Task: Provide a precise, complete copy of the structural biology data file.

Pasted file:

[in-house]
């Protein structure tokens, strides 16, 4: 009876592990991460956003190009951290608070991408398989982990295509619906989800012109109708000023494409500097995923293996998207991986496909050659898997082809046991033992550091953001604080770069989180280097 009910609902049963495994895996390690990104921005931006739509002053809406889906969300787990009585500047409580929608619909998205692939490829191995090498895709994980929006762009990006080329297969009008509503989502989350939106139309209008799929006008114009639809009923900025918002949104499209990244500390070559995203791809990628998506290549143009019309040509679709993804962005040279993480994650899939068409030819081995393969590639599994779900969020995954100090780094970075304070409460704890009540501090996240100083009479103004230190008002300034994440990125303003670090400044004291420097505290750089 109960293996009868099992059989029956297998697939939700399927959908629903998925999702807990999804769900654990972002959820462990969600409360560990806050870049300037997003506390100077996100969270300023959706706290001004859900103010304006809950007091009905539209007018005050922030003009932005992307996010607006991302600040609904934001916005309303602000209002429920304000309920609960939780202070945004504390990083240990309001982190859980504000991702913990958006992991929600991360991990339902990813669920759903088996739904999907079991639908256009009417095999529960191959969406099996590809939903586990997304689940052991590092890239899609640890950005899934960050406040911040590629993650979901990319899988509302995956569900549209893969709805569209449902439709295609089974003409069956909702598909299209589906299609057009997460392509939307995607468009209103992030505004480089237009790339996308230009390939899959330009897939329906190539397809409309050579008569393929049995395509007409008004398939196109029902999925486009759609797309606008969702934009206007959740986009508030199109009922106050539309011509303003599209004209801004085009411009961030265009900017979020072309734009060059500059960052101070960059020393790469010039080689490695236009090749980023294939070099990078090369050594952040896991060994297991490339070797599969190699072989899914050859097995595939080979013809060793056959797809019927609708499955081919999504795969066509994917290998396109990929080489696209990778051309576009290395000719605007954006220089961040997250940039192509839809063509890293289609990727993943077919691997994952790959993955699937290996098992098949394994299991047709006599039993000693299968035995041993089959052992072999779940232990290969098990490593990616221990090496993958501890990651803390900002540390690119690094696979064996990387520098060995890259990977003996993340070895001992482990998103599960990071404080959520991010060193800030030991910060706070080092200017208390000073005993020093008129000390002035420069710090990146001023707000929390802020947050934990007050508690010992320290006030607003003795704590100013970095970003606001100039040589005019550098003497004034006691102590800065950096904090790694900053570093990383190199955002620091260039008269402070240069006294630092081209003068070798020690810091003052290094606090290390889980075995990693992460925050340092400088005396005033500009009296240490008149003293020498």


[in-house]
């Protein structure tokens, strides 16, 4: 009876592990991460956003190009951290608070991408398989982990295509619906989800012109109708000023494409500097995923293996998207991986496909050659898997082809046991033992550091953001604080770069989180280097 009910609902049963495994895996390690990104921005931006739509002053809406889906969300787990009585500047409580929608619909998205692939490829191995090498895709994980929006762009990006080329297969009008509503989502989350939106139309209008799929006008114009639809009923900025918002949104499209990244500390070559995203791809990628998506290549143009019309040509679709993804962005040279993480994650899939068409030819081995393969590639599994779900969020995954100090780094970075304070409460704890009540501090996240100083009479103004230190008002300034994440990125303003670090400044004291420097505290750089 109960293996009868099992059989029956297998697939939700399927959908629903998925999702807990999804769900654990972002959820462990969600409360560990806050870049300037997003506390100077996100969270300023959706706290001004859900103010304006809950007091009905539209007018005050922030003009932005992307996010607006991302600040609904934001916005309303602000209002429920304000309920609960939780202070945004504390990083240990309001982190859980504000991702913990958006992991929600991360991990339902990813669920759903088996739904999907079991639908256009009417095999529960191959969406099996590809939903586990997304689940052991590092890239899609640890950005899934960050406040911040590629993650979901990319899988509302995956569900549209893969709805569209449902439709295609089974003409069956909702598909299209589906299609057009997460392509939307995607468009209103992030505004480089237009790339996308230009390939899959330009897939329906190539397809409309050579008569393929049995395509007409008004398939196109029902999925486009759609797309606008969702934009206007959740986009508030199109009922106050539309011509303003599209004209801004085009411009961030265009900017979020072309734009060059500059960052101070960059020393790469010039080689490695236009090749980023294939070099990078090369050594952040896991060994297991490339070797599969190699072989899914050859097995595939080979013809060793056959797809019927609708499955081919999504795969066509994917290998396109990929080489696209990778051309576009290395000719605007954006220089961040997250940039192509839809063509890293289609990727993943077919691997994952790959993955699937290996098992098949394994299991047709006599039993000693299968035995041993089959052992072999779940232990290969098990490593990616221990090496993958501890990651803390900002540390690119690094696979064996990387520098060995890259990977003996993340070895001992482990998103599960990071404080959520991010060193800030030991910060706070080092200017208390000073005993020093008129000390002035420069710090990146001023707000929390802020947050934990007050508690010992320290006030607003003795704590100013970095970003606001100039040589005019550098003497004034006691102590800065950096904090790694900053570093990383190199955002620091260039008269402070240069006294630092081209003068070798020690810091003052290094606090290390889980075995990693992460925050340092400088005396005033500009009296240490008149003293020498």